Best Insurance Services
by Megan Rothey on Sep 23, 2015
Homeowners association: an organization that some people love to hate and others hate to love. While some homebuyers enjoy abiding by rules and regulations, other homeowners despise paying monthly, quarterly and annual fees for management and maintenance they could do independently.
So before you sign the dotted line and move into a home within a homeowners association, read these 10 pros and cons to see if it’s the right fit for you.
HOA homes must abide by the community standards for outward appearance. This includes a well-kept lawn, a reasonably painted exterior, a set amount of cars in the driveway and more. These laws are in place to maintain a clean, composed environment.
Though the HOA mows your lawn and trims your hedges, they often go as far as to tell you what you can and cannot plant in your garden. That’s right. The HOA can dictate what time of day to water your lawn, what flowers to plant and when your landscape needs an update. These tasks usually must be done within a set time period.
When living in an HOA you can forget about having to shovel snow, remove trash and mow the lawn – the association takes care of all this for you. Not only will your individual property require less work but the HOA typically maintains common areas as well.
If you’re unable to make back payments on late fees, legal fees and more, the HOA has the ability to issue foreclosure notices or eviction notices.
Typically HOAs have an array of activities for residents to use, like swimming pools, tennis courts, recreation centers, walking trails and more. Because these areas are restricted to residents only, they tend to always be attractive and well maintained.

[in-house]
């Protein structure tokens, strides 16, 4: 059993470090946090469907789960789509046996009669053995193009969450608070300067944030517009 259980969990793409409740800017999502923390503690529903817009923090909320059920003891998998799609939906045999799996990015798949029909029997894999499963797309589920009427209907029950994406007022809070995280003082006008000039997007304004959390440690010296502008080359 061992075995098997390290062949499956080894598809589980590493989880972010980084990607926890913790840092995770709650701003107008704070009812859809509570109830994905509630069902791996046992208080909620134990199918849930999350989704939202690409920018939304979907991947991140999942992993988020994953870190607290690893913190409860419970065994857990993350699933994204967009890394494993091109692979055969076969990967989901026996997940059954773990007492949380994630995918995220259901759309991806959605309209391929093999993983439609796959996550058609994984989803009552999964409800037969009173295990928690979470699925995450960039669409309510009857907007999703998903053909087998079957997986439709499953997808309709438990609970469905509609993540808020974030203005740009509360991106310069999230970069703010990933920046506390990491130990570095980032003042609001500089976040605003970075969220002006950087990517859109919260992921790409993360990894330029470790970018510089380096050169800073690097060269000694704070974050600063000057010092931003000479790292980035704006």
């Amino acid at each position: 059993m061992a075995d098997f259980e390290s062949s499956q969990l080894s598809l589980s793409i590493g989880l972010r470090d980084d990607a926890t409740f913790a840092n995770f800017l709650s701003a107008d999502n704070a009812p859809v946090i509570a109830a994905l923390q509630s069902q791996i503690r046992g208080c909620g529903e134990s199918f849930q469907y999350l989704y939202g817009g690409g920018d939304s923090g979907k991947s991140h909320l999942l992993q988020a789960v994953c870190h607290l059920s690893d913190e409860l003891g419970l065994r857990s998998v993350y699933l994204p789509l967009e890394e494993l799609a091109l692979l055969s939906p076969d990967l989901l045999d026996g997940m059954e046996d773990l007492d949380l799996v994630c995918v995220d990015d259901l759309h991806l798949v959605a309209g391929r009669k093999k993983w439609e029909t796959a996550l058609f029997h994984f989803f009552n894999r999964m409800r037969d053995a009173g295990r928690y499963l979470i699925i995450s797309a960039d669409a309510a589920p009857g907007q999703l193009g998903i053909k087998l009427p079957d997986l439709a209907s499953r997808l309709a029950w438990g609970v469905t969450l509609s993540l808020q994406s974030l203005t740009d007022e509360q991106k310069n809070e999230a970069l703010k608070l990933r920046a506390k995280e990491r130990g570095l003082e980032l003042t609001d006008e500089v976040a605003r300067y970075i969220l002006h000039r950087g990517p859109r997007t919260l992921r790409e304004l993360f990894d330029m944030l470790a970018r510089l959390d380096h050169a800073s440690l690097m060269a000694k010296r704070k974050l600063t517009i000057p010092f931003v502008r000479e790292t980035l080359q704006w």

HOAs can raise monthly or annual dues without notice, at any time for reasons like assessments, lawsuits, cost of living or even because other homeowners aren’t paying their dues.
Because HOAs often partner with municipal code compliance departments, rules and regulations are often more black-and-white, which helps to ensure everyone adheres to the same guidelines.
If you’re interested in renting out your home, you must get permission from the HOA board. Some associations strictly prohibit renting, while others may approach the topic on a case-by-case basis.
With the assistance of the association, dealing with neighborhood issues can be much easier. Say a neighbor’s dog is barking or they have a loud party – rather than causing an issue with your neighbor, your HOA can handle the situation directly.
Living in a homeowners association requires annual fees and dues for the upkeep and maintenance of the land. These taxes and fees, however, are NOT tax deductible.
To learn more about homeowners associations and how to properly insure your next home, visit Best Insurance Services, today.
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